The first thing I would like to call attention to is that two of the translators (III-DM and IV-PV) follow the word order in the original Russian in the first part of the sentence:

III-DM says “[AK] was the third son of a landowner in our district, [FK], so noted in his time …”,


IV-PV say “[AK] was the third son of a landowner from our district, [FK], well known in his own day …”

I believe this is a case where something is to be gained by changing word order. In the Russian there is no ambiguity about who was “noted” or “well known,” because of the word endings which distinguish the cases. In English, I think there is a slight ambiguity with this order. Is it [AK] who was well known etc. or [FK]? It was certainly [FK], and the other translators change the word order to eliminate or greatly reduce ambiguity.

Perhaps some slight ambiguity remains n V-IA’s rendering, despite the changed word order.

V-IA says “[AK] was the third son of [FK], a landowner of our district, extremely well known in his time …”

II-CG changes the word order and eliminates the possible ambiguity, but she doesn’t stop there. She alters the sentence further, thereby introducing a problem.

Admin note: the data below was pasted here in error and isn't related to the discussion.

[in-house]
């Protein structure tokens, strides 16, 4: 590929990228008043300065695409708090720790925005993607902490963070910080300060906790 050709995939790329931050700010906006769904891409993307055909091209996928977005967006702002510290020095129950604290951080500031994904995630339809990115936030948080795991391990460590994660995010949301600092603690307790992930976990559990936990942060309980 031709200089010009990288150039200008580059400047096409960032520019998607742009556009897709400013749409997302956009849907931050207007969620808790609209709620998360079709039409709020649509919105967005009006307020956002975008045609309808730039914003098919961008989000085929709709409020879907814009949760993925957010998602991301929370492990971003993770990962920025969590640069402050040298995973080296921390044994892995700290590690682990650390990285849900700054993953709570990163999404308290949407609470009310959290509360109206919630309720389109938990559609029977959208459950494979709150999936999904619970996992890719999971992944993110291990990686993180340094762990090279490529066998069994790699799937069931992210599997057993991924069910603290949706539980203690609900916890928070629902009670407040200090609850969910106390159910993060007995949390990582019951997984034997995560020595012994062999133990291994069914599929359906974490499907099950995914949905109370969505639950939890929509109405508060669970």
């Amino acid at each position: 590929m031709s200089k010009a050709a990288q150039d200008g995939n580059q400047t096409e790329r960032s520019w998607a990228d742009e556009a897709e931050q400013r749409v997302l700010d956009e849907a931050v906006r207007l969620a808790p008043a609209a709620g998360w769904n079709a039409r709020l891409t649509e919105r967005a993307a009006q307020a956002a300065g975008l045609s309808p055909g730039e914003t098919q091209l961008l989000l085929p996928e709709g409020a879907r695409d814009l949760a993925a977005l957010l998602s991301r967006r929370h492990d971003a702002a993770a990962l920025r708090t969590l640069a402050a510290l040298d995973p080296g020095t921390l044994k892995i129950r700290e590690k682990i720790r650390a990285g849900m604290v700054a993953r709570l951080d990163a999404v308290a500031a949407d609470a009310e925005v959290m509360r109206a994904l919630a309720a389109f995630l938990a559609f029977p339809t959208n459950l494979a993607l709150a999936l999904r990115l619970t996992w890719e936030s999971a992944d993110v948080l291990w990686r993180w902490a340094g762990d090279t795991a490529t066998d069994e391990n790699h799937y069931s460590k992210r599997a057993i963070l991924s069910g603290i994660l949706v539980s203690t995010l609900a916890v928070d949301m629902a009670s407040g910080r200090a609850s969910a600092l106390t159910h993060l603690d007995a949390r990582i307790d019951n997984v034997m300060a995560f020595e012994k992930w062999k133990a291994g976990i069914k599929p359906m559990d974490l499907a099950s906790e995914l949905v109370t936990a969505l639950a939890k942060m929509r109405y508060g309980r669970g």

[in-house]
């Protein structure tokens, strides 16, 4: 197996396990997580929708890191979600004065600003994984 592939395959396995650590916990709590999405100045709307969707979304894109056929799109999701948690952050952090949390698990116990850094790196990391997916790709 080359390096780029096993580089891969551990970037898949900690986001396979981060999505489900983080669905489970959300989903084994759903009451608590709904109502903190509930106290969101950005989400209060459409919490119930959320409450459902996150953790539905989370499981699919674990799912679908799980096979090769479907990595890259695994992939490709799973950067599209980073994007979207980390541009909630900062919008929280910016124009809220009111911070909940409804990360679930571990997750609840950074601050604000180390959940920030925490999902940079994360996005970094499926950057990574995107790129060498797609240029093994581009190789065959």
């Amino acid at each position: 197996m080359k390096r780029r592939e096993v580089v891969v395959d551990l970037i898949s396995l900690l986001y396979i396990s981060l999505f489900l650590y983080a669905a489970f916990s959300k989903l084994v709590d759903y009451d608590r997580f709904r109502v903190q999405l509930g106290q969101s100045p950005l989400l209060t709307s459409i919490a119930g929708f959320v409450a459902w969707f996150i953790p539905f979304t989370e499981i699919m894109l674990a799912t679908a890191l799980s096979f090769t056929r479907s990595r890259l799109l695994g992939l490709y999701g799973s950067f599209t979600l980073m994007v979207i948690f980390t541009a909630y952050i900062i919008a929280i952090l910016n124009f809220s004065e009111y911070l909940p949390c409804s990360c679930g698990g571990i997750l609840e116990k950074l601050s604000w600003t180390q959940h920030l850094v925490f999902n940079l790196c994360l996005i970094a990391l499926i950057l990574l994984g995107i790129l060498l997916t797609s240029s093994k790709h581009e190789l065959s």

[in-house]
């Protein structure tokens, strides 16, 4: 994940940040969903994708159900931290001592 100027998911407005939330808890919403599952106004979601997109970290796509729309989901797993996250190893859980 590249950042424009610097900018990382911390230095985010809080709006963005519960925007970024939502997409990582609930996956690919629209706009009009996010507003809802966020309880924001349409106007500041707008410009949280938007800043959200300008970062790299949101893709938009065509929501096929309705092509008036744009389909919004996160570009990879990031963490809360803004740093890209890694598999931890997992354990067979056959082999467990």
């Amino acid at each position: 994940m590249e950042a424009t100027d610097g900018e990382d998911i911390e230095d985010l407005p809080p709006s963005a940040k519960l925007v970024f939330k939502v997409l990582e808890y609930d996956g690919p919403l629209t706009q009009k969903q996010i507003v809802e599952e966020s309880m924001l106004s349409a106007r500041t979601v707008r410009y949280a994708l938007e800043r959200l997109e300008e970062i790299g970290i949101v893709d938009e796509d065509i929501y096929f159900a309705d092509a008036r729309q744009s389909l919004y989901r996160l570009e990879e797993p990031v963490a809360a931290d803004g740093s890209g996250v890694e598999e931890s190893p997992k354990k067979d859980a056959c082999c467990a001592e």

II-CG says “[AK] was the third son of [FK], a land owner well known in our district in his own day,…”

This change by II-CG alters the meaning, restricting the landowner’s notoriety to “our district,” a restriction not found in the Russian, and which, as it turns out in the story, was far from the case. Even without that foreknowledge, the parenthetical mention of [FK]’s memory being alive among the locals, even thirteen years after his death, would seem to imply that his fame has not lasted elsewhere, but had spread beyond his district “in his time.” But this contrast is not present in II-CG’s rendering, which presents [FK]’s fame as a local phenomenon in the first place.

I think the versions of I-AM and VI-BE eliminate the ambiguity without doing any damage in the process.

I-AM says “[AK] was the third son of [FK], a landowner in our district who became a celebrity…”.

I may be making too much of the possible ambiguity of reference in these translations. How many people would be confused? Even more relevantly, how many readers of this first sentence will not already have some knowledge that the story involves the murder of the father of the brothers Karamazov? Still, the fact remains that in the Russian there is no possibility of getting confused about who died, so I think that total certainty should be maintained in the English version, and it’s easy enough to do.